Less Stuff Is Better Design


I know I've been harping about this since I first got the idea for the Two Dozen list in 2004: the Roaring Two-Thousands created a lot of drek by designers because they were "designers", not because the designs were actually great. A lot of my writing has been focused on pushing designers to do better. What better opportunity for designers to really push design when all this money is sloshing around? Why not make things more efficient, more accessible, more inventively designed, and more beautiful, even if it costs a bit more? When the cycle downturns, we'll be happy to get scraps from the woodpile to make our stuff. Since September, most of us have been looking for that scrap pile.

Michael Cannell over at The Design Vote wrote a great article in the New York Times encapsulating these sentiments, looking quickly (as in long-blog-post quickly) at where product designers and architects are going to go from here. He champions sustainability in the production of goods and a good project by Lorcan O'Herlihy architects in Los Angeles that champions density over size of lawn. Welcome to the end of the decade, folks. We couldn't be more thrilled.

Tropolism Takes A Holiday


Tropolism will be quiet for a week while we observe a holiday. We leave with books, all our glorious books. And, pictured, a library to read them in: Steven Holl's crazy yet unnervingly beautiful design for the Franz Kafka Society Center in Prague.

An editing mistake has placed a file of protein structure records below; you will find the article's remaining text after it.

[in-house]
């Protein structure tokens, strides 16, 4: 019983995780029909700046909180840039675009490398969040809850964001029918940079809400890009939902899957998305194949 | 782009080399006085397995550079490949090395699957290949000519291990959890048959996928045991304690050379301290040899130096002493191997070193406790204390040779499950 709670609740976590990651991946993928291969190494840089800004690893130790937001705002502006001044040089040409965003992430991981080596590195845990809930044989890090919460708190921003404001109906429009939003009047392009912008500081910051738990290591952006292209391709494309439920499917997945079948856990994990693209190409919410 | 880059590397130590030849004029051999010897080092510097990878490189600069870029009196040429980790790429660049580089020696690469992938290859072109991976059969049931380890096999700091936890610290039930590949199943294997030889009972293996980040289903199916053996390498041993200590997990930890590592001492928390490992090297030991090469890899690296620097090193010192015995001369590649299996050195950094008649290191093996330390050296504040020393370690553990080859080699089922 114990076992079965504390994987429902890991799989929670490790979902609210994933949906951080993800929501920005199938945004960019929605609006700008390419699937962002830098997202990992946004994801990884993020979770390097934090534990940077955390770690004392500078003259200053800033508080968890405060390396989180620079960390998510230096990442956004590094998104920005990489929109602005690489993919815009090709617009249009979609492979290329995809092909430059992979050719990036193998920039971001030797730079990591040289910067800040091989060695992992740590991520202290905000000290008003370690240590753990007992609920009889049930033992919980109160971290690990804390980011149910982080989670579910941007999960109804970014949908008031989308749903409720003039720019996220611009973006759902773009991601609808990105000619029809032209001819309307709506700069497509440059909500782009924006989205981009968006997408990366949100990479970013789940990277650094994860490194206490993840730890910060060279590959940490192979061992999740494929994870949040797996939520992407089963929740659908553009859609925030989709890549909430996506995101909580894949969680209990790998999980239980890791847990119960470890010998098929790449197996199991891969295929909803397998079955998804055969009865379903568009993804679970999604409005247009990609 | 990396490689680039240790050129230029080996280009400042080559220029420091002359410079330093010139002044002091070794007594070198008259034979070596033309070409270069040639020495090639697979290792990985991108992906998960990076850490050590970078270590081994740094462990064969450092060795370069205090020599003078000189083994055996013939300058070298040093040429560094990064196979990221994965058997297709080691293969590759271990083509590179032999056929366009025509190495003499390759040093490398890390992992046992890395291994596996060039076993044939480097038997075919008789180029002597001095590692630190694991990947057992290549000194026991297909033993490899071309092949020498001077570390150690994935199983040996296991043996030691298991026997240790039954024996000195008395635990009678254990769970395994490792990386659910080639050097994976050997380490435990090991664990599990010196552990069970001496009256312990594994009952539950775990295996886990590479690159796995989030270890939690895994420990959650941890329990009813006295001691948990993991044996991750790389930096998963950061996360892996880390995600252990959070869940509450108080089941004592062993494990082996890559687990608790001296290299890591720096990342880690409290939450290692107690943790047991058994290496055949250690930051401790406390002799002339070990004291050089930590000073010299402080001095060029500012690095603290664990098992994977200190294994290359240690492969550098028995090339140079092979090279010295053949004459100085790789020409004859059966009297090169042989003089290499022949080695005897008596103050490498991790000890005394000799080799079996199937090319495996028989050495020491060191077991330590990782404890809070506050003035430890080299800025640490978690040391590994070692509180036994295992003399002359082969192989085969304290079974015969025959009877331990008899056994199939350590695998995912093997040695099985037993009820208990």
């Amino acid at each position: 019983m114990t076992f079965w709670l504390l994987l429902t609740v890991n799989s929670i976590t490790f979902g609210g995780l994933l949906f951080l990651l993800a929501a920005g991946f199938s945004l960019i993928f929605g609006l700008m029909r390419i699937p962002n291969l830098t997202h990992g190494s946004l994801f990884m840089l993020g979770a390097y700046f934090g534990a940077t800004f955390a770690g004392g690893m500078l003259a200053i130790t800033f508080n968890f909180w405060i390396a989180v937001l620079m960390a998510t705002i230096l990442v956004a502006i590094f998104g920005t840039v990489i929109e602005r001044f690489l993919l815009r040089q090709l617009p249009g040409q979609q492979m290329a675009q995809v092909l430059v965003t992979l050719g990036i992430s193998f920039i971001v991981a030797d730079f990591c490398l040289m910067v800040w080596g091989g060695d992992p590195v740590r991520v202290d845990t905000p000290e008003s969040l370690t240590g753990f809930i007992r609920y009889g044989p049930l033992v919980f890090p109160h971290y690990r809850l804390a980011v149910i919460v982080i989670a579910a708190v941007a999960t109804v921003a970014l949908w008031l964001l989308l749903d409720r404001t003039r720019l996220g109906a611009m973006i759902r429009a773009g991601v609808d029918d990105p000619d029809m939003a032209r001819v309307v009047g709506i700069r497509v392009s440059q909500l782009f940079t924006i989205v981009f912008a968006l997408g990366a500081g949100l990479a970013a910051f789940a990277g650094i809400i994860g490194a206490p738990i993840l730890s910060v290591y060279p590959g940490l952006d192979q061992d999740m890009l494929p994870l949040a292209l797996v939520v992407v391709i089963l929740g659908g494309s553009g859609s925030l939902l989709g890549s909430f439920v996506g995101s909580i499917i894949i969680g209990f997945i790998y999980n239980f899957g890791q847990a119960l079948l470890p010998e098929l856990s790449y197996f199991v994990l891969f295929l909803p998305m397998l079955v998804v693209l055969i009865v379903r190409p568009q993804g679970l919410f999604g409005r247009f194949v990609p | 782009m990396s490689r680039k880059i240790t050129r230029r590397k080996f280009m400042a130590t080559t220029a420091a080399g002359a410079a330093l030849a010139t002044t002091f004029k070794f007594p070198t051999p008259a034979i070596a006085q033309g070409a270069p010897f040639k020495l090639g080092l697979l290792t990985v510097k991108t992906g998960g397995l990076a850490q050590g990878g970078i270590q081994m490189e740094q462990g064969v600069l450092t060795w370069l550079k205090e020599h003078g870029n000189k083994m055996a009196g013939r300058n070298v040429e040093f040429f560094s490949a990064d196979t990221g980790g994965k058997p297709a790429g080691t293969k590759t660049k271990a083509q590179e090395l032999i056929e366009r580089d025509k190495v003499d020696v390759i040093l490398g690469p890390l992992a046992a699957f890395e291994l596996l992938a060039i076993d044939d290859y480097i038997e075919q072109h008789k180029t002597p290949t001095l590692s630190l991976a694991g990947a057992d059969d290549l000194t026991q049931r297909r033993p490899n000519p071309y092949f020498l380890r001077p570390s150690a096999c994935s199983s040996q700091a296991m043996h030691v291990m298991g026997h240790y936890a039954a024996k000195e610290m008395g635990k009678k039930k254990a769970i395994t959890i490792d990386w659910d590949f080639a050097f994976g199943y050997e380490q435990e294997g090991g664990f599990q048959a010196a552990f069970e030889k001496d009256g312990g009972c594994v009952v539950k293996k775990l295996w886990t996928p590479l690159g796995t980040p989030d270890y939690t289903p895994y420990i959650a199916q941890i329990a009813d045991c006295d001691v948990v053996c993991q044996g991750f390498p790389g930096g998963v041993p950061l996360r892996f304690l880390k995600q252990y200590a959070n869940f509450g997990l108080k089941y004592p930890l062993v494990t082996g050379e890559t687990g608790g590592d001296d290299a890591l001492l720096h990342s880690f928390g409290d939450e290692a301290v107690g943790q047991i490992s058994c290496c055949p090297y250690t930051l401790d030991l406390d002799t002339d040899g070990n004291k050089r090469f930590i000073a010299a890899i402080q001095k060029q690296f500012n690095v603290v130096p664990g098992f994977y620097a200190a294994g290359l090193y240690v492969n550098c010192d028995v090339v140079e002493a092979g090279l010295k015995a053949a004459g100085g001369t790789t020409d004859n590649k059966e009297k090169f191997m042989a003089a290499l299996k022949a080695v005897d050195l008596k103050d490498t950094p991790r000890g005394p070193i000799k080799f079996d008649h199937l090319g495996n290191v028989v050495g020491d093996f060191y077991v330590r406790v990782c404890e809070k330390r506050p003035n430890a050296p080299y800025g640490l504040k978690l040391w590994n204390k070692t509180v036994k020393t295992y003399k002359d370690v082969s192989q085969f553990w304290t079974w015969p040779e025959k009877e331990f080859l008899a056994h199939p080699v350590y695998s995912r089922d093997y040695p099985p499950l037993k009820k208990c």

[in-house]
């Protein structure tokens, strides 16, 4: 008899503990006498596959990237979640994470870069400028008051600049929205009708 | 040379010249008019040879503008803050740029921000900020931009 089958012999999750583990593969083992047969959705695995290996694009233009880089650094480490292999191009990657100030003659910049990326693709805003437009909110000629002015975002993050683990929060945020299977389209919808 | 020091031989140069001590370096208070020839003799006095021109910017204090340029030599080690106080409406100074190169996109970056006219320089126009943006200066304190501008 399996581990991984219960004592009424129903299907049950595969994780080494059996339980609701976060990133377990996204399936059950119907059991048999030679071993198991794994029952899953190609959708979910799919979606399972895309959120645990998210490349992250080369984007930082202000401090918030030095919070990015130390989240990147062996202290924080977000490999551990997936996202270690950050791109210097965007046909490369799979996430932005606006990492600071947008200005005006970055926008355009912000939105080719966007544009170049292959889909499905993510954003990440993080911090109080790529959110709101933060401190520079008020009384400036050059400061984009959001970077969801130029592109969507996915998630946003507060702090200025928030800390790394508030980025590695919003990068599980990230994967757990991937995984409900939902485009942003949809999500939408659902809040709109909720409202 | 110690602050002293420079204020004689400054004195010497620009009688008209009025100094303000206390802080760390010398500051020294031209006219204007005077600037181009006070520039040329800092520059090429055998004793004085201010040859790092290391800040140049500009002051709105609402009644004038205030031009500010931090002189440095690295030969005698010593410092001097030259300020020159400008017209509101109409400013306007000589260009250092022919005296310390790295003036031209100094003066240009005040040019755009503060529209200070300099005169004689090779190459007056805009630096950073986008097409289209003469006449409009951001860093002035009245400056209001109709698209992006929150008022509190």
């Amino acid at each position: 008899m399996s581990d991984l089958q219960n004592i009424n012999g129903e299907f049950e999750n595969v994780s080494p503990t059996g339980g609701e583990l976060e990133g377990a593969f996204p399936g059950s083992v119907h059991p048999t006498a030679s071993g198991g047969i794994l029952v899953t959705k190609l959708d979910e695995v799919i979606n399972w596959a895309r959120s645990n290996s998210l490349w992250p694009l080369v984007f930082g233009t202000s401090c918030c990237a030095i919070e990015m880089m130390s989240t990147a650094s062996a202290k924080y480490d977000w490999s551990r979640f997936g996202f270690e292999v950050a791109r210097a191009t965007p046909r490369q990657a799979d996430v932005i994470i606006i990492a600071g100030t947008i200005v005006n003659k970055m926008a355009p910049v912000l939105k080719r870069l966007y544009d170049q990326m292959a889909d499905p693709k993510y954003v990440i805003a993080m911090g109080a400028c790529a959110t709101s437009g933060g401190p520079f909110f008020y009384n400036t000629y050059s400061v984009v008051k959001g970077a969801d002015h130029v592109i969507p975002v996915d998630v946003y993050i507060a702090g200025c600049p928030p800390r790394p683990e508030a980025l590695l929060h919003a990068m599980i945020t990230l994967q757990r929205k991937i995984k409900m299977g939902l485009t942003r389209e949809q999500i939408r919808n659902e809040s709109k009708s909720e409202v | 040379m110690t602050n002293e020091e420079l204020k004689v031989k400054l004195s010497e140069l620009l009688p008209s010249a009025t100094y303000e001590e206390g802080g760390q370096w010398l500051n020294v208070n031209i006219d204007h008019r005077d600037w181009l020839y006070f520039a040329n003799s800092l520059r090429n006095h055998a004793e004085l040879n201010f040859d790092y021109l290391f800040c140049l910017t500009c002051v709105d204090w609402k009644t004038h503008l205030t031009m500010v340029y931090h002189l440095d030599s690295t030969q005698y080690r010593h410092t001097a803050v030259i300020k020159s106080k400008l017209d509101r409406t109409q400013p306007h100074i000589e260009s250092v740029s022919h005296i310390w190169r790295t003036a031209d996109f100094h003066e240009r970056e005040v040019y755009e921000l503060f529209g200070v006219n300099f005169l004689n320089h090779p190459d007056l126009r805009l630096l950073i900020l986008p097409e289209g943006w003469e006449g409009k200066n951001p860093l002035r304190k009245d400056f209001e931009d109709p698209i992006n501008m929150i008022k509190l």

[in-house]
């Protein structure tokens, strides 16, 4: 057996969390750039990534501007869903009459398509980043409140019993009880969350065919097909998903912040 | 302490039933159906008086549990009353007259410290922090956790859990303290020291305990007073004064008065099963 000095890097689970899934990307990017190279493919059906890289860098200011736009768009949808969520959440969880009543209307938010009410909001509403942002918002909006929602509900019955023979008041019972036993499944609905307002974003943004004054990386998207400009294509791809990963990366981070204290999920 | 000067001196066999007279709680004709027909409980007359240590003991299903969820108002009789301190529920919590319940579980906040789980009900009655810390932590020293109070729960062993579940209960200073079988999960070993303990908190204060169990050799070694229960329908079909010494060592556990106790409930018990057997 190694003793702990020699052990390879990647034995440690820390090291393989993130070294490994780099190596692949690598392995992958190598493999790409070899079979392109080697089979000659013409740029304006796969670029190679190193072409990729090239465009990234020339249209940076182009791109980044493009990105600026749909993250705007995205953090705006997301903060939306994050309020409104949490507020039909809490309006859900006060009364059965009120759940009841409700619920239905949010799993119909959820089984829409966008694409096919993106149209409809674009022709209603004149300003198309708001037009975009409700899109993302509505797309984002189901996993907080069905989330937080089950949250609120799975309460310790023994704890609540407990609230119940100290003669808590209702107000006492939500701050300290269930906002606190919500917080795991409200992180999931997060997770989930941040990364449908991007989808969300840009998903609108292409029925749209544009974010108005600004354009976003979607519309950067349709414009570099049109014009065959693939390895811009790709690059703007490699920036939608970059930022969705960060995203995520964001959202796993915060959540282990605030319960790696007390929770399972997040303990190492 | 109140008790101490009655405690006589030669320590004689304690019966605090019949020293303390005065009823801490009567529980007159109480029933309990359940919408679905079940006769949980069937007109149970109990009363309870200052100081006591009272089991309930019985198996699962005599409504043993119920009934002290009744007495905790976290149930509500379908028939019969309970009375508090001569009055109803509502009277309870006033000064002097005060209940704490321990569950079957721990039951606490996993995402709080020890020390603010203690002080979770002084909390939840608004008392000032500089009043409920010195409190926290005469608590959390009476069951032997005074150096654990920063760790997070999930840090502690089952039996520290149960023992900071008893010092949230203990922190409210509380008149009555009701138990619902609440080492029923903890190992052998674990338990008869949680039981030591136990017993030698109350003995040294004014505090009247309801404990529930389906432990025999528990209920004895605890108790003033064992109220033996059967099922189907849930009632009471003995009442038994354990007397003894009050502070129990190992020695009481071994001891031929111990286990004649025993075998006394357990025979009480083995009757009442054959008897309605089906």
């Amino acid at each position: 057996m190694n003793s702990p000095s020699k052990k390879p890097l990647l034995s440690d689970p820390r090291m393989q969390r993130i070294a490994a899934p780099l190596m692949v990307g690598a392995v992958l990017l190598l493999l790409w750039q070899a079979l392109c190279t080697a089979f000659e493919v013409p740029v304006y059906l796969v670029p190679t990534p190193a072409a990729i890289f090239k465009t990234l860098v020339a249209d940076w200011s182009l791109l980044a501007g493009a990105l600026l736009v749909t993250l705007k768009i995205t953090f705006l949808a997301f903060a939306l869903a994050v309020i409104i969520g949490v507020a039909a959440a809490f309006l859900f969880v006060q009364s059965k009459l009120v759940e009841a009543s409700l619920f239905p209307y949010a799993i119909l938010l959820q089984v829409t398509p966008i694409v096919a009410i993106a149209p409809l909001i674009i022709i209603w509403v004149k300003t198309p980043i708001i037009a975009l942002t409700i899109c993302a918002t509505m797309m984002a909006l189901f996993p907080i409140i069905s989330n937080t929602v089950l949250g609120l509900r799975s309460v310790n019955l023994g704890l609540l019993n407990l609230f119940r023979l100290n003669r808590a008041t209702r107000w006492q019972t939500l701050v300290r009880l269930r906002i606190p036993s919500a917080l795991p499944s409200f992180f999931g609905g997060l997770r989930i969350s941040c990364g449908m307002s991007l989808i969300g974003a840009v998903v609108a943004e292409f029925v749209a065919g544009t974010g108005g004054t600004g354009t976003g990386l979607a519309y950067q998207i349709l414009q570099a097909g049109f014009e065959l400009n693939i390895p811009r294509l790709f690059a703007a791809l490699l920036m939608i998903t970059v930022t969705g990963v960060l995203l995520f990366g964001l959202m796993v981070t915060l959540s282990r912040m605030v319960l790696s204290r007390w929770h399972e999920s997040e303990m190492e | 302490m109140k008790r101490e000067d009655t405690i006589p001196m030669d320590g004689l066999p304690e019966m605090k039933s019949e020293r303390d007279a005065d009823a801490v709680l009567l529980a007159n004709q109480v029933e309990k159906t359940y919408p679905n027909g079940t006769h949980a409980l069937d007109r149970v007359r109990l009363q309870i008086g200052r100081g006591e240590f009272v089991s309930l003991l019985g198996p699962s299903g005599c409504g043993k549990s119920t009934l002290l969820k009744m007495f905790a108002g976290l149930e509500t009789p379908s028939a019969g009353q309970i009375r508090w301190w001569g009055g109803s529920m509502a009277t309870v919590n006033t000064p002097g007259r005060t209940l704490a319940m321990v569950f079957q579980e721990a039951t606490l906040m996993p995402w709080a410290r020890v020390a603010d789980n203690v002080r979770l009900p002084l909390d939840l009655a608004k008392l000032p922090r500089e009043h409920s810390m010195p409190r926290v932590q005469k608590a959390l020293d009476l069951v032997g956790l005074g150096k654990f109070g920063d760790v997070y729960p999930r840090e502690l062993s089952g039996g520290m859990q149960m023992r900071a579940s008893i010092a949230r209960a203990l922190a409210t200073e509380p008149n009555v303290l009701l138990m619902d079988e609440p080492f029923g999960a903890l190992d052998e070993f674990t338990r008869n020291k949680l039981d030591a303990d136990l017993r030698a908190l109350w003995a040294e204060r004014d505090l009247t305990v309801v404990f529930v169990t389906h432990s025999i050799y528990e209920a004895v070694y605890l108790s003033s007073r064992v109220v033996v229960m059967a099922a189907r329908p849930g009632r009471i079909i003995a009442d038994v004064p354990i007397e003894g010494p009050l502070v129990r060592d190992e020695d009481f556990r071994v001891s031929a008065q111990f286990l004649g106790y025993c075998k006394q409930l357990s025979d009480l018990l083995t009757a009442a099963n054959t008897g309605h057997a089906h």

A Tour Of Miralles's Market


One of Enric Miralles's last projects, one he never saw realized, is the spectacular Santa Caterina Market in Barcelona. It is one of our favorite projects, looks great from the air, looks great from the street, and Eikonographia's walkthrough gives us many visual and verbal details. Our favorite: what looks like the 'back' of the market includes a typical Mirallesian indulgence of sculptural bricks, concrete, and metal, where clearly none was required, on a face that I've never seen photographed in the published materials.

Gingerbread Farnsworth


Looking for a way to help out the flood-damaged Farnsworth house? And satisfy your weekly dose of Miesian Delusions? Buy a cake! The gingerbread Farnsworth is by April Reed Cake Design in New York City; 15% of its $4,320 USD cost will go to the restoration.

Via the ever tasty materialicious.

Farnsworth Flooding


Mies sad.

Way back in September, when we were a little quiet around these parts, the Farnsworth House got flooded. Yes, again. The house is built in a crappy spot. But it's Mies, and he did the mystic dance that caused him to select that site, so ne'er shall it be moved, or whatever. Anyway we've assembled some of the writing and images about it here, for your convenience.